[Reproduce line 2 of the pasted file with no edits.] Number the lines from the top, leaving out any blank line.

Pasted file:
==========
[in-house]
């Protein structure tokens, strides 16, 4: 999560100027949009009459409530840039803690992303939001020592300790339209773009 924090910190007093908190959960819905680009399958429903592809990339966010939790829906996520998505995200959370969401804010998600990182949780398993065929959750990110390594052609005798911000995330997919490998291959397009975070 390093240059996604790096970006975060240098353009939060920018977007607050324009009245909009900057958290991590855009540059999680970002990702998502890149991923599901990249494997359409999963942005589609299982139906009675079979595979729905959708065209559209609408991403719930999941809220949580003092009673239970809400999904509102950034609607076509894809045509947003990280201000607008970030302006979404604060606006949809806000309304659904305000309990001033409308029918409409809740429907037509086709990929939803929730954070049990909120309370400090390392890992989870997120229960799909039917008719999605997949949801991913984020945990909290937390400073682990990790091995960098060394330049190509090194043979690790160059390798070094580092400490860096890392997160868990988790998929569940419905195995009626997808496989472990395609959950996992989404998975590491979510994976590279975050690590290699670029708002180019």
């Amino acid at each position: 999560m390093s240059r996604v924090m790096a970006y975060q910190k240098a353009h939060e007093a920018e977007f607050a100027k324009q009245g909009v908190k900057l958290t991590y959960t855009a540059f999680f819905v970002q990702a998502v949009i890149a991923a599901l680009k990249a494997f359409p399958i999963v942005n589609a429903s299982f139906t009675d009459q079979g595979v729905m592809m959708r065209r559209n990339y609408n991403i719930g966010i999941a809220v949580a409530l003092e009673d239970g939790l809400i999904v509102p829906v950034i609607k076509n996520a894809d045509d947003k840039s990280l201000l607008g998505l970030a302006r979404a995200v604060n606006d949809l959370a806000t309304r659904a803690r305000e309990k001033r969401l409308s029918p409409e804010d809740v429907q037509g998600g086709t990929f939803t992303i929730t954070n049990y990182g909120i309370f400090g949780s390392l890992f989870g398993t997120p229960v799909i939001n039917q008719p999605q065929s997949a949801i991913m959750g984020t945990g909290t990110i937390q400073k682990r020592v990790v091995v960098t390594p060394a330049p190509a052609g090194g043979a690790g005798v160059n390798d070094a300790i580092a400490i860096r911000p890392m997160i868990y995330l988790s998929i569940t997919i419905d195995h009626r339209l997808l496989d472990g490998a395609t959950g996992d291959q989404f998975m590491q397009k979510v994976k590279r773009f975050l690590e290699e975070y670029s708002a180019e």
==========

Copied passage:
């Protein structure tokens, strides 16, 4: 999560100027949009009459409530840039803690992303939001020592300790339209773009 924090910190007093908190959960819905680009399958429903592809990339966010939790829906996520998505995200959370969401804010998600990182949780398993065929959750990110390594052609005798911000995330997919490998291959397009975070 390093240059996604790096970006975060240098353009939060920018977007607050324009009245909009900057958290991590855009540059999680970002990702998502890149991923599901990249494997359409999963942005589609299982139906009675079979595979729905959708065209559209609408991403719930999941809220949580003092009673239970809400999904509102950034609607076509894809045509947003990280201000607008970030302006979404604060606006949809806000309304659904305000309990001033409308029918409409809740429907037509086709990929939803929730954070049990909120309370400090390392890992989870997120229960799909039917008719999605997949949801991913984020945990909290937390400073682990990790091995960098060394330049190509090194043979690790160059390798070094580092400490860096890392997160868990988790998929569940419905195995009626997808496989472990395609959950996992989404998975590491979510994976590279975050690590290699670029708002180019």